In the last few years, kiranas have been very agile to adapt to the new digital, B2C tech-enabled world. These stores now have the convenience of ordering from apps of B2B (business-to-business) platforms, procuring everything under one roof at competitive prices. Apart from choosing from a wide array of goods, whether in-store or on an app, there is tremendous time- and cost-saving, faster fulfilment and doorstep delivery service within 24 hours.
Modern B2B players have acted as catalysts to drive demand for kiranas, helping them to digitise and modernise their store operations along with efficient utilisation of inventory, data analytics and targeted promotions through B2C apps as well as facilitating credit to enhance their working capital efficiency. This has led to growth in topline, bottomline and improved cash flow for kiranas.
In line with emerging consumption habits, B2B players have been helping kiranas to also stock new categories like frozen snacks and vegetables, ready-to-cook edibles and organics to help grow their topline. Such supplementary services and benefits are what modern B2B players bring to the table, enabling them to get better terms of trade (ToT).
The traditional distribution model, however, has been slow to adapt to this changing landscape. While it has the edge of low-cost reach, traditional distributors are still banking on their old relationship model to reach out to kiranas. They are not addressing their need for guidance on assortment, planogram and inventory management. Kiranas, with limited manpower, find it cumbersome waiting for distributors who come once or twice a week to replenish stocks.
Thanks to B2B wholesalers and omnichannel partners, stock replenishment is much faster now. The traditional way of distributing consumer goods is getting disrupted, as small retailers go digital and buy from modern wholesale and eB2B players.
The impetus of traditional distributors has been on pushing top-selling items and offering the best deals to select customers. B2B players, instead, sell a wider and more premium range of products – both known value items (KVIs) and non-KVIs, while pushing higher stock-keeping units (SKUs) and items from end caps and promotional areas to all, including small retailers not serviced by traditional distributors.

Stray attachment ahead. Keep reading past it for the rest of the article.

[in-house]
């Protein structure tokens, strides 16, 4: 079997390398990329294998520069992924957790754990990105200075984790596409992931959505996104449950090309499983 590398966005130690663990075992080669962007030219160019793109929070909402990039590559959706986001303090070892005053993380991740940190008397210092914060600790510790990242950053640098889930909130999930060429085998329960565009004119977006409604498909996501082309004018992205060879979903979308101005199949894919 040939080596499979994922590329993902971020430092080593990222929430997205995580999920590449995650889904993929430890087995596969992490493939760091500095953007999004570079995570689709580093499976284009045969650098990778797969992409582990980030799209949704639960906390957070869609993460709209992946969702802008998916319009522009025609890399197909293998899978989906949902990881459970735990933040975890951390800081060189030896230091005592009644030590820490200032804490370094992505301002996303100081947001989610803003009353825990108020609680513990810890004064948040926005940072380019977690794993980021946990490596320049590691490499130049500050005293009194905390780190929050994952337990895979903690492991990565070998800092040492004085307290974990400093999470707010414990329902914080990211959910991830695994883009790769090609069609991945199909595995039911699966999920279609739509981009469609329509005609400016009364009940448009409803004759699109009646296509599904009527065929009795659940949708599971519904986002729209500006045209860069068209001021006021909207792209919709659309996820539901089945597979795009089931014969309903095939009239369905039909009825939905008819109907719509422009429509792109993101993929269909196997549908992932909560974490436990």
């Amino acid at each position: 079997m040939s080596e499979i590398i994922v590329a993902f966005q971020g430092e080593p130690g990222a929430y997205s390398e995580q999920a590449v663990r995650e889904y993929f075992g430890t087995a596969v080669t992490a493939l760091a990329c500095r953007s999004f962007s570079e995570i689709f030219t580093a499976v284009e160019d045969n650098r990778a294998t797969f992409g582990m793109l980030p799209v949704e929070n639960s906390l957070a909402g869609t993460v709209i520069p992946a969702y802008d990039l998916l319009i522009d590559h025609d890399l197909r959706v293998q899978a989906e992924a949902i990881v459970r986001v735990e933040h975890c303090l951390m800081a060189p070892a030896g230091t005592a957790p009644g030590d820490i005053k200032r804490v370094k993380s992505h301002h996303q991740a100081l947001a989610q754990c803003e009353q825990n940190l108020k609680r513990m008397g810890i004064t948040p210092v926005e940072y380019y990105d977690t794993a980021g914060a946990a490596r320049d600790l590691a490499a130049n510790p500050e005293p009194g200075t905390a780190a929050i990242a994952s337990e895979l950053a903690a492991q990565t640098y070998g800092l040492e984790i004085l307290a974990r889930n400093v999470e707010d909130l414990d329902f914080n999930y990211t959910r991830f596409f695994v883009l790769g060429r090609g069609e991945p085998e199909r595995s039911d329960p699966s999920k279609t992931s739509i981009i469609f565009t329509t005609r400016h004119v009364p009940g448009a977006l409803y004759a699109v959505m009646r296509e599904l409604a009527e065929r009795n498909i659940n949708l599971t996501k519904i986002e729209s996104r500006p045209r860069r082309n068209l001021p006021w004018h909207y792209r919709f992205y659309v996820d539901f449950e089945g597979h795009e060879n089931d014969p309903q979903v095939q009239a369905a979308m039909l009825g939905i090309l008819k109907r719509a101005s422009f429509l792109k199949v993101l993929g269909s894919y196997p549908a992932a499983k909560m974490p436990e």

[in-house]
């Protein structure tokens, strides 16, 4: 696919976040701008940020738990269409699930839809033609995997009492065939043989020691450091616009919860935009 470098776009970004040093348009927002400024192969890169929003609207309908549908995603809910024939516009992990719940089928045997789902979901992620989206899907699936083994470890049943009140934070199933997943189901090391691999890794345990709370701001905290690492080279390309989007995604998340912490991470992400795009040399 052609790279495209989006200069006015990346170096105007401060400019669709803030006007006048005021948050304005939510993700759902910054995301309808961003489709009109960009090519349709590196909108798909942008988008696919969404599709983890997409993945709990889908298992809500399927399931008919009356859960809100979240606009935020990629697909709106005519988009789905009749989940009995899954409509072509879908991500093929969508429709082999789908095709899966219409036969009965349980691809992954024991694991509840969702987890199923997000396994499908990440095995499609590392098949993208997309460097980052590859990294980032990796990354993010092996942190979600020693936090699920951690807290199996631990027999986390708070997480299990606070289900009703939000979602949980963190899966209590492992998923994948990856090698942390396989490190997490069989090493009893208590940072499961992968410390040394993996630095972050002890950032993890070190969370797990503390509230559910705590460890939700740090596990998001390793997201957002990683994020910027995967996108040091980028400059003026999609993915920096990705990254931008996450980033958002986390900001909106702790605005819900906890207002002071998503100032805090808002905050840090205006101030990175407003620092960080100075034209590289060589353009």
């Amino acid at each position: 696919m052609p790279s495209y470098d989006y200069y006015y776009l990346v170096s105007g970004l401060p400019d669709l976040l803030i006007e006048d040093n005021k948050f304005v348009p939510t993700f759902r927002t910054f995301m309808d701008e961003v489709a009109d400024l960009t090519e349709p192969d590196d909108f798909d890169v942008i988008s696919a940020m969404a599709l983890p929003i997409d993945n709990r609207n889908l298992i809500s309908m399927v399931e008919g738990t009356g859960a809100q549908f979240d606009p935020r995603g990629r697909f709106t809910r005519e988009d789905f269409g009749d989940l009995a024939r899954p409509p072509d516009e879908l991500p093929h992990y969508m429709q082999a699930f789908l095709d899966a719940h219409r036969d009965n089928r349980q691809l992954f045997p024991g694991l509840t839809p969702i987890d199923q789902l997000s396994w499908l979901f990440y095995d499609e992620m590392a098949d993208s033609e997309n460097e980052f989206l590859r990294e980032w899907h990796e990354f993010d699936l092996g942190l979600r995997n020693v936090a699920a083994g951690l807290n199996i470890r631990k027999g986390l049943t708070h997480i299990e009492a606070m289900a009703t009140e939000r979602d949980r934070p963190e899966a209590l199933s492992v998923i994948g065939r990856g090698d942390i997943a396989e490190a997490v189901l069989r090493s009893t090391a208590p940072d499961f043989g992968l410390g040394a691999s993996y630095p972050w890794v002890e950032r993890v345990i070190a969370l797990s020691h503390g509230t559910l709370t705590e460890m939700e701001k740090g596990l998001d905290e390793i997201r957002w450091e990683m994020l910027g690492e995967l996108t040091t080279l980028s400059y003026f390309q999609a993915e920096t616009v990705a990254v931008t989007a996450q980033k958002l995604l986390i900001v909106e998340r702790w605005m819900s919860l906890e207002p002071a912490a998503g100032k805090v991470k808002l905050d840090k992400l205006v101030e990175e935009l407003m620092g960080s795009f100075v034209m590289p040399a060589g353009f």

In the modern B2B format, new product launch and penetration – ‘speed to market’ – outruns the legacy distribution networks. Apart from prominent brand visibility in stores and on B2B apps, product availability and servicing are faster. Even for startups in the FMCG space, this means easy access to the distribution footprint of millions of kiranas through modern B2B players. Put simply, modern eB2B and omnichannel players offer more value on both supply and demand side.
There is a rising clamour among disgruntled traditional distributors about higher margins and price parity in diverse channels. This, however, overlooks the value being added by each channel, and the fact that the competitive price point is determined by operational efficiency and value service being offered with requisite investments in trade manpower, working capital and digitalisation.
Nevertheless, each channel carves its niche, and B2B entities are playing a complementary role vis-a-vis what distributors do for brands. The entire system operates on a symbiotic relationship in which B2B wholesalers and traditional distributors have a role to play in servicing kiranas. Every channel caters to different buying habits via varied structure, operations and an assortment of items. Each model works on the cost to serve, which differs for different channels.
FMCG manufacturers need to balance and decide what the role of each channel is. The ToTs being offered to different channels are equitable, primarily on a pay-for-performance basis, the value-adds offered and the future runway visualised with those channels. Eventually, the winner will be the one that provides maximum value on both supply and demand sides. Traditional distributors will have to evolve to stay relevant and focus on the ‘demand’ side of kiranas.
Eventually, kiranas will decide who is offering them the best value service and support to improve their cash flows and profitability. Ultimately, whatever the format, it should be a winning proposition for all stakeholders, particularly end-consumers.